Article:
Has The X-Factor Jumped the Shark?

August 23rd, 2010 by Rob Brown

Most pundits and TV insiders have regarded The X-Factor as a piece of TV entertainment rather than a genuine competition for years, but for the many fans that pay to vote the integrity of the contest is still vital.That’s why the producers’ admission that they used ‘Auto-Tune’ in the opener in the new series just may be the beginning of a downward slide for Simon Cowell’s ratings phenomenon.  Auto-Tune is used by a multitude of artists to correct pitch on record and in vocal performances.  In a singing competition its use strays some way from fair play.It seems that the producers interpretation of the series has moved so far from the audience view that they were unprepared for the backlash.  They’ve admitted using Auto-Tune but said that they only tamper with the acts’ voices in the audition stages, never in the live shows.   That sounds a bit like a mid series u-turn.  Cowell and co. were caught with their pants down because of the growing trend towards live tweeting during event TV.   It was the viewers that identified the signature audio effects of Auto-Tune during Saturday’s broadcast and looking at the comments, they weren’t at all happy.   Viewer @shortymcsteve tweeted X factor is such a joke, they are even using auto tune… during the auditions. Talk about faking talent.”There is a way to go before X-Faxtor loses its crown but this could be a tipping point.  There are talent shows in the wings that are positioning themselves as the genuine article.  There is also growing disillusionment at the way Simon Cowell and his company Syco ties up revenue streams not least with the artists themselves.  Sky 1’s new series ‘Must be the Music’ actually provides downloads for songs performed by the acts after each show through iTunes with the net profits of the sales going directly to the artists.

About Rob Brown

Rob Brown has worked in PR for over 20 years and for over fifteen years held senior PR positions within three major global advertising networks; Euro RSCG, McCann and TBWA. He launched his own business ‘Rule 5’ in MediaCityUK, Manchester in November 2012. Rob is the author of ‘Public Relations and the Social Web’ (2009), blogs for The Huffington Post and is joint editor of 'Share This Too' (2013).

4 Responses to “Has The X-Factor Jumped the Shark?”

  1. Mark Perry Says:

    I agree with you Rob that we could be at a tipping point. I saw ‘Must be the Music’ over the weekend and have to admit that allowing performers to use their own songs/music was refreshing. To me it felt all the more ‘real’. In comparision I found the X-Factor format of the same old cover versions as looking tired.

  2. David Mutch Says:

    The use of auto-tune is, as per above, not new, but it was quite apprent that it’s use on X factor Saturday night was only on acts that were favoured by the judges and made the first cut – even extending to auto-tuning one half of an act and not the other (and even then when allowed to sing on her own – not autotuning that so her performance was “diminished”).

    What concerned me more was that electronic tell-tale swoop caused by the process which is more pronounced the greater the degree of “tuning” required. To take the example of the Scottish entrant Gamu – albeit an entertaining and innovative performance and perhapd deserved the vote through but the auto tuning effect was particularly pronounced on a number of top-end notes … saying to me that she was not quite as polished as was broadcast. A friend who was actually in the audience at this performance confirmed this to me (the auto0tuning is carried out post-production).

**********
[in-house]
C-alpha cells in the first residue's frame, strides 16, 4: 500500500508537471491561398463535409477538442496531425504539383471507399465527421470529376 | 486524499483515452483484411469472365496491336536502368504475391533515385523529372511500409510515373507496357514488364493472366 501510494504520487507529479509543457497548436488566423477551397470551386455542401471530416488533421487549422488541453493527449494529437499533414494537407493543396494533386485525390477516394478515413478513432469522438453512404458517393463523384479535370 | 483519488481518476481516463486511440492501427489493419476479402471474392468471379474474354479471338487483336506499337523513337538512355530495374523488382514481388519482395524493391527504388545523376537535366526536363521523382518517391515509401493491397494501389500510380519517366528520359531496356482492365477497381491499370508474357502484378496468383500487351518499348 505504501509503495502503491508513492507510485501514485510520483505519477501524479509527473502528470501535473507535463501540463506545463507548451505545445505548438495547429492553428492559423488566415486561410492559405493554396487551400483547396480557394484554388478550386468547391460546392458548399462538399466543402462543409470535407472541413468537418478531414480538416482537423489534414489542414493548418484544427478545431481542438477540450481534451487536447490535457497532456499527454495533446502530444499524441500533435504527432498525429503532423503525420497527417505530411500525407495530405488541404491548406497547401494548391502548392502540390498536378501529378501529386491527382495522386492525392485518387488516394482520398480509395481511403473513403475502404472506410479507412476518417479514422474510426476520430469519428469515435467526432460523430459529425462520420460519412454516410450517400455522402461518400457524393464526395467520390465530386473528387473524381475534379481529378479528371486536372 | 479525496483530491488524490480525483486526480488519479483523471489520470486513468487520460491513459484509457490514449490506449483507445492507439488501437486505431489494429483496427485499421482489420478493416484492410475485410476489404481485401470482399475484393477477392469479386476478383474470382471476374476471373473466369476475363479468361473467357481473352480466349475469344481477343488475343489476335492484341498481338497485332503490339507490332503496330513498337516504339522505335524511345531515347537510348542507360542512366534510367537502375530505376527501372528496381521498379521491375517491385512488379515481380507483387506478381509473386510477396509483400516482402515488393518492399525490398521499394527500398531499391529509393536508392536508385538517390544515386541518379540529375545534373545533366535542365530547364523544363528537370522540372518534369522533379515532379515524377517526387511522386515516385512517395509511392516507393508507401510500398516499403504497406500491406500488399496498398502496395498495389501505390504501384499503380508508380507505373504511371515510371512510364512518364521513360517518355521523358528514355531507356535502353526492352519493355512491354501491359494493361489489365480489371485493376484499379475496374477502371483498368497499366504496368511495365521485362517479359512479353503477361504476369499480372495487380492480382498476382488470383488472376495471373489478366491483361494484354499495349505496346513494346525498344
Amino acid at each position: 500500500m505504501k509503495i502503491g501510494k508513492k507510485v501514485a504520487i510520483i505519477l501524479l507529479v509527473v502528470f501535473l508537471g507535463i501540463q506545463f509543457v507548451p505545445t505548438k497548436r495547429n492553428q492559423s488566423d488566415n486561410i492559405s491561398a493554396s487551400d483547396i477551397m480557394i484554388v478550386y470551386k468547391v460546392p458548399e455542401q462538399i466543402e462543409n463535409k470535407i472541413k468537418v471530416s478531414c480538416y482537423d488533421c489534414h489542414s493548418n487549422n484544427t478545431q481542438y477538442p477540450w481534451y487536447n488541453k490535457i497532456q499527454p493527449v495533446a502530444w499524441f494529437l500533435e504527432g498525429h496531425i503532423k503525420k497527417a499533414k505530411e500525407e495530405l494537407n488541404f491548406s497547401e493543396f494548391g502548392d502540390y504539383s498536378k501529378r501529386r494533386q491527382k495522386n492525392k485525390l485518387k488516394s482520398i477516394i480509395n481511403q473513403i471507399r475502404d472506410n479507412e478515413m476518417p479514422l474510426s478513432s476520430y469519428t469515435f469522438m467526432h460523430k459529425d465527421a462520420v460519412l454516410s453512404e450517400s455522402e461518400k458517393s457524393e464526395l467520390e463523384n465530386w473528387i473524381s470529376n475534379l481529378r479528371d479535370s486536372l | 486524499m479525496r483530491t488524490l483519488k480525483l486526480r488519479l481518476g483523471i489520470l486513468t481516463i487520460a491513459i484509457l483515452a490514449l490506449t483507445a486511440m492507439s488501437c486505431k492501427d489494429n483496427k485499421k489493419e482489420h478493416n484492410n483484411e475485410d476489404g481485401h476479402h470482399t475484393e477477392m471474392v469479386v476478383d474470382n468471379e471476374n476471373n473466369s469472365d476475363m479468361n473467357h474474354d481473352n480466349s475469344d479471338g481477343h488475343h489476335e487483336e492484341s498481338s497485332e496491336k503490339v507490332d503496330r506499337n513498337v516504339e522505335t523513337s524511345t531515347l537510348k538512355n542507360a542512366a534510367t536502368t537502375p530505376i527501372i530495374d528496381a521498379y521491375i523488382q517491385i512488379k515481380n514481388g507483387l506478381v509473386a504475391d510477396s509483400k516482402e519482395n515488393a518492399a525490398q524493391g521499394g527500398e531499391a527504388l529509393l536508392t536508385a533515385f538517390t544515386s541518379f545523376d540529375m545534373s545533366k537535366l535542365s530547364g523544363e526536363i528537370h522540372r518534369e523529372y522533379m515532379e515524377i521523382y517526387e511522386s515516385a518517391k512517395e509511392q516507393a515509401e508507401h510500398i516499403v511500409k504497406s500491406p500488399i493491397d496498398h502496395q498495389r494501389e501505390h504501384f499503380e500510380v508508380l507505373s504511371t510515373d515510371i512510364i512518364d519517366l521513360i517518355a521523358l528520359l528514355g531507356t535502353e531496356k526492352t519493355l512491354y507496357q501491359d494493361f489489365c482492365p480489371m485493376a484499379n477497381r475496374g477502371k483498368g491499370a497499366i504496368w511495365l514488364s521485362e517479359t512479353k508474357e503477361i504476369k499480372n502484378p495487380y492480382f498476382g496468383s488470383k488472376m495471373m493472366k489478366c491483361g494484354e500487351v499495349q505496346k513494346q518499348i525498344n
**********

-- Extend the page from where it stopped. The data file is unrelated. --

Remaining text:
Light entertainment is all good and well – but the vote paying audience must as you rightly say be presented with integrity – the facts.

    If it is to be called reality television – then present reality – warts and all … allow the winner to become an over-produced piece of marketing – we all know this so there are no false promises made (unless of course the artist decides foolishly to actully sing live … which I have seen with Girls Aloud and trust me – not music to the ears by any means.

    For me it takes the fun out of the show – delusional wannabes are what make the show watchable – turn them into pseudo-singers and the USP is gone.

    As a live performer – i like the organic sound of truly live artistry – and that includes the use of backing tracks (which offer false security for many until they try singing with a band).

    There have always been better singers in the local pub doing karaoke so it has never been a true talent contest … or maybe some of us knew that years ago and would never put ourselves forward to be subjected to contrived evaluation and arbitary decision making

  3. Howard Says:

    those that watch and boost the ratings are lining Cowell’s pockets with the way his company, as mentioned, ties everything up financially… the audience are fools

  4. Kate Says:

    To me TV ratings aren’t a true representation of what people think of a programme, it’s the reactions on social media/print media/radio etc that really count towards its success because this will reflect whether or not something has made a positive or negative reaction. I watch X Factor because there’s something about it that fascinates me, but at the same time it’s got a bit boring.

    I think the fact that people have reacted so strongly to the auto tune ‘scandal’ shows that people are starting to get bored of it all. We can go along with the ‘reality’ pretence until it becomes so blatant that we can’t pretend it is in any way fair

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